Sometimes Lilly will bring up a subject -- maybe some factoid about some celebrity I don't know and don't want to know -- and my response has evolved into, "I'll put that on my list." She knows what this means: my list of things I don't care about. It's chock-full of celebrities, for one thing. I'd go into more detail about the concept, but that would mean writing about things I don't care about.
Occasionally I'll pull something off the list and spend some time thinking about it because of a random incident. Such as the following:
"I never paid any attention to how many threads," the woman said. "I buy sheets and sleep on them, and I sleep pretty well."
Just a bit of conversation I heard recently when walking by two people, including the middle-aged woman who made the comment, at a store that offered an array of sheets, among other things. The sentiment seemed reasonable to me, and stuck in my mind, so back home I Googled "thread count." The very first hit was a place that sells sheets, but doesn't put a lot of stock in the concept of thread count either.
"In a quality product, the incremental comfort value of thread counts over 300 is very little," the site asserts. "A 300 thread count can feel far superior to a 1000 thread count. Thread count has become a simple metric used by marketing people to capture interest and impress with high numbers. The problem with mass-produced high thread-count sheets is that to keep the price down, [other] important elements of quality must be sacrificed, meaning in the end the customer gets a product with an impressive thread count but that probably feels no better (or even worse) than something with a lower thread count."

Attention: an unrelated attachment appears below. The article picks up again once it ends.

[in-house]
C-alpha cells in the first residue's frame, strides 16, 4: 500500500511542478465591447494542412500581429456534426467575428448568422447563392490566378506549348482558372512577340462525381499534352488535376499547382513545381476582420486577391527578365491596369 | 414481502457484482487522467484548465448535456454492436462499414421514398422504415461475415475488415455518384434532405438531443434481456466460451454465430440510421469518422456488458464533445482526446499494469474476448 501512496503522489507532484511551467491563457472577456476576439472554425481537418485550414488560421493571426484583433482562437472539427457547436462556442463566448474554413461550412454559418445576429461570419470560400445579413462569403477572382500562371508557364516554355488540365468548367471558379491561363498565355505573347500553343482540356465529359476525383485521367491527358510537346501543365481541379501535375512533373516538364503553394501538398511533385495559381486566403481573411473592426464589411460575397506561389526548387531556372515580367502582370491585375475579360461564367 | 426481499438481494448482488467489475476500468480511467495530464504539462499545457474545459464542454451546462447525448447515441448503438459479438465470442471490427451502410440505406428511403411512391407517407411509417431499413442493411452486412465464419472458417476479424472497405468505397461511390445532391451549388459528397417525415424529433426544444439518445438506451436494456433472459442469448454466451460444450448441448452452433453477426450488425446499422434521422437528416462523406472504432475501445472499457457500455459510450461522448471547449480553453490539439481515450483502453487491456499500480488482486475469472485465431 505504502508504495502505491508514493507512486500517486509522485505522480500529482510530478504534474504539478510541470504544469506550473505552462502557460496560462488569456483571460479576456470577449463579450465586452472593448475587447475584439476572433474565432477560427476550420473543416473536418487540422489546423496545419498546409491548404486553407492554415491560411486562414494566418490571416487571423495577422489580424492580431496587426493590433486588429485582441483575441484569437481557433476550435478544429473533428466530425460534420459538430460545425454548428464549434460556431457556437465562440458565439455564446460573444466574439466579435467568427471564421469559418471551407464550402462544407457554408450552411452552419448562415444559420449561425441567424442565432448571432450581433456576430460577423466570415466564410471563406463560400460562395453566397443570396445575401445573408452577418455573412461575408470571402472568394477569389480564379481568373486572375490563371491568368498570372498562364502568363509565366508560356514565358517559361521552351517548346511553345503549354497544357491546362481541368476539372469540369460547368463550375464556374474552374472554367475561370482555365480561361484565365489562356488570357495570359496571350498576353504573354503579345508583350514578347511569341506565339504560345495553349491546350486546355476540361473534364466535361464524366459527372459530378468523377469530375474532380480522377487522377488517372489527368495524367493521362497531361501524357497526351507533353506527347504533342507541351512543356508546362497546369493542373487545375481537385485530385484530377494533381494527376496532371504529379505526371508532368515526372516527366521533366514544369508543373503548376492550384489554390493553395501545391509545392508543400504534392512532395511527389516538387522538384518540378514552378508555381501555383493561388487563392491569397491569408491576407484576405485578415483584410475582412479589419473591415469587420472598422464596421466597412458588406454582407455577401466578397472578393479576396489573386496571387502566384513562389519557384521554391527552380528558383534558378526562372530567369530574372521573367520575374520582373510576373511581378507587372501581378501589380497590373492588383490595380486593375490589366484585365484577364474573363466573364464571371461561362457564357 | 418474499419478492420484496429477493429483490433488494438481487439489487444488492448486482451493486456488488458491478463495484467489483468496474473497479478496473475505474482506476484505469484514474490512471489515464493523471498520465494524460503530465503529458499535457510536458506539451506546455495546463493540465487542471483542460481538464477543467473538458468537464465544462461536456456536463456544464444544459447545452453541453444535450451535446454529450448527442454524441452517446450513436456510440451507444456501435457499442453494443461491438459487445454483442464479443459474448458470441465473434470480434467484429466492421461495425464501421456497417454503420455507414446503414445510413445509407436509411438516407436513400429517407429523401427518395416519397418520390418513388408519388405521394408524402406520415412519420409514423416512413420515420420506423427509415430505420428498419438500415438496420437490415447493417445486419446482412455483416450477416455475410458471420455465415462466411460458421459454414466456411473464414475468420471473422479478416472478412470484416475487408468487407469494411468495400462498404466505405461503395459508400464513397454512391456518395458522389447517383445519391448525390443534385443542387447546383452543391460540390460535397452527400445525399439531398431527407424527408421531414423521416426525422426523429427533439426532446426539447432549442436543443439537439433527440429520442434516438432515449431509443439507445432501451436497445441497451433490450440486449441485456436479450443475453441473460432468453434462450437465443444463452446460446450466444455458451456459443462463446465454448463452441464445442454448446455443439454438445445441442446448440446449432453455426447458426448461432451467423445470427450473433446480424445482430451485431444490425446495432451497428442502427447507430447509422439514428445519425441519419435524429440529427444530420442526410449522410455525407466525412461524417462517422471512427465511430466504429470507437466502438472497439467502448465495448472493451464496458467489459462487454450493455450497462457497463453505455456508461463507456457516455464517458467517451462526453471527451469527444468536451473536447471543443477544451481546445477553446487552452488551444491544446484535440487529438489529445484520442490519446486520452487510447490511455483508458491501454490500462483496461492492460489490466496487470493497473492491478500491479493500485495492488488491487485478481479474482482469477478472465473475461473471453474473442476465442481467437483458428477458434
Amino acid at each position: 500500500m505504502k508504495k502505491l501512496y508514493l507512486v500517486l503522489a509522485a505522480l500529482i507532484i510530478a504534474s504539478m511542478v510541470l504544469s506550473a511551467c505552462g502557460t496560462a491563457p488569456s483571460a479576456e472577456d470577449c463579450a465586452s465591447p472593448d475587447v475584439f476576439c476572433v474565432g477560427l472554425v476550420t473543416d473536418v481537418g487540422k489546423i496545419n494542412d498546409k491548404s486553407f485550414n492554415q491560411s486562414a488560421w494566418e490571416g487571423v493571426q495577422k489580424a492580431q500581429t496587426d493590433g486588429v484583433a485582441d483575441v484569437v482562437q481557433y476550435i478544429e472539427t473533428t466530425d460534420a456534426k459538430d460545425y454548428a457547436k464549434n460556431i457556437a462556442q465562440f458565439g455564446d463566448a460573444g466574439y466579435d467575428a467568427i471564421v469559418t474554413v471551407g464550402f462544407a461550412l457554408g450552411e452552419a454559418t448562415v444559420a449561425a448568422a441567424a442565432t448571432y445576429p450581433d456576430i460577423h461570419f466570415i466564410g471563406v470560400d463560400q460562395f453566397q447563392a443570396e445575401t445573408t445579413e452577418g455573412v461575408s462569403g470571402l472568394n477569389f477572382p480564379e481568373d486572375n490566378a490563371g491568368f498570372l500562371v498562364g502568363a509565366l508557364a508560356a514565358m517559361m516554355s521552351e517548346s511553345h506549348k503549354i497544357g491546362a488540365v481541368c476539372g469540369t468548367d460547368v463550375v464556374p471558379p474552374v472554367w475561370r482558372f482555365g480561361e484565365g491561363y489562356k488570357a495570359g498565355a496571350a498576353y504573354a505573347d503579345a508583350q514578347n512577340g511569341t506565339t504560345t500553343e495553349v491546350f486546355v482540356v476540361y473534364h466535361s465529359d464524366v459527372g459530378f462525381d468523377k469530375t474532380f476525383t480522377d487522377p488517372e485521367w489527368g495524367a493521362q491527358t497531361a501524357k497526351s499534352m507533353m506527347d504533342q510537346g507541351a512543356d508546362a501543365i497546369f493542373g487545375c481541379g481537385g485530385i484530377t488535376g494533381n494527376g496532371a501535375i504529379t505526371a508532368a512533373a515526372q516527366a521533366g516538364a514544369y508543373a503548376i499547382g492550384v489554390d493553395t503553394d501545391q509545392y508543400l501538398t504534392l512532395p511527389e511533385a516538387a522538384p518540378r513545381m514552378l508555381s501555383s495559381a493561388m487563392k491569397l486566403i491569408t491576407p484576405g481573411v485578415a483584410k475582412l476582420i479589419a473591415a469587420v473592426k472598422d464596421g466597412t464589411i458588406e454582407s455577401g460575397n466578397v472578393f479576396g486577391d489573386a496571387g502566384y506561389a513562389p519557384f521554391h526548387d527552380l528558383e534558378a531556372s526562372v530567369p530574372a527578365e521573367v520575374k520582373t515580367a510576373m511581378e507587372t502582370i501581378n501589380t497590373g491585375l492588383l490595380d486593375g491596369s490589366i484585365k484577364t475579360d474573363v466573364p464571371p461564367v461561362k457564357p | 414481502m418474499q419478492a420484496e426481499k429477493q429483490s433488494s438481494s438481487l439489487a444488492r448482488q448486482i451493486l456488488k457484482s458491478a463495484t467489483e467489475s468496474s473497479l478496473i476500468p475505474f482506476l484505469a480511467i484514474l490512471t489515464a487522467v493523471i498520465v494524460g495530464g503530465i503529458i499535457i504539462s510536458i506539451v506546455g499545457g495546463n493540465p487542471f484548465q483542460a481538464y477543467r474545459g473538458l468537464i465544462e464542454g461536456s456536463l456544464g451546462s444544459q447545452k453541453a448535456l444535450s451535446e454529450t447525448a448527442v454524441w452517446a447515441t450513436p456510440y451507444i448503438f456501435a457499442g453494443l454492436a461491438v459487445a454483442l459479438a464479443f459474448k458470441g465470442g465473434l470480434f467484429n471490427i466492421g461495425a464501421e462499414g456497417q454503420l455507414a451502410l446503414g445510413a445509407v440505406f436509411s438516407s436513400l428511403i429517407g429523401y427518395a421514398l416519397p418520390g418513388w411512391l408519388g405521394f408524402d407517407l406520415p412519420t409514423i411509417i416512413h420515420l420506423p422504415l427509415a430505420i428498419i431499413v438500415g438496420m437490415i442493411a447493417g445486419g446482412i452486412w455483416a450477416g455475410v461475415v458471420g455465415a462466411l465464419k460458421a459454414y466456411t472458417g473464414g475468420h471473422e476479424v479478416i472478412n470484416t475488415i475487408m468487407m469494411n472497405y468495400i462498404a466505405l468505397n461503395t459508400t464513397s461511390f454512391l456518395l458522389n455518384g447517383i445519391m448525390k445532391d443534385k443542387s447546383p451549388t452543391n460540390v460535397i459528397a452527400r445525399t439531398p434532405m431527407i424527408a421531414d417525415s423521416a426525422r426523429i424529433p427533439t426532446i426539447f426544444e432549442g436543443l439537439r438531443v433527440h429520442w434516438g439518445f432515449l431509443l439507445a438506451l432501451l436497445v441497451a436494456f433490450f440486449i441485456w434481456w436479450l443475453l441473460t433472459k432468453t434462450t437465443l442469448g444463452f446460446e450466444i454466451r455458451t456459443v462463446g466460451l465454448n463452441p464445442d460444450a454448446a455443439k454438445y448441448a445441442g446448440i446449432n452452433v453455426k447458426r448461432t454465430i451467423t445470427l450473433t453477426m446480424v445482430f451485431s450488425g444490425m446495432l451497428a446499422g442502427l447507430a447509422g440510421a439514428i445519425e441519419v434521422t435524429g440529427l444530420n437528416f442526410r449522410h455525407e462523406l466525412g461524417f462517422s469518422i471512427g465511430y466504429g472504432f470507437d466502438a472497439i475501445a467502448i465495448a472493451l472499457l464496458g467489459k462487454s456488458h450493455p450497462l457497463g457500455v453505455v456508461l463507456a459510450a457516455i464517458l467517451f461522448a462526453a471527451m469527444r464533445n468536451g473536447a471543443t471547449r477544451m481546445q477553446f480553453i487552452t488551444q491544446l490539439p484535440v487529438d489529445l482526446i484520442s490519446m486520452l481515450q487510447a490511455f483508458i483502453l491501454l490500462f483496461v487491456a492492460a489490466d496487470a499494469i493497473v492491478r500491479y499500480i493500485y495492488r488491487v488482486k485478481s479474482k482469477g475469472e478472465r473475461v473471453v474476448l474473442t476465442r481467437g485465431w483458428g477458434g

I still don't care enough about thread count to investigate how accurate that assessment is, but it sounds right. It wouldn't be the first time that marketing focused on something simple and only partly accurate in the interest of characterizing an ordinary item as a luxury good, and charging accordingly.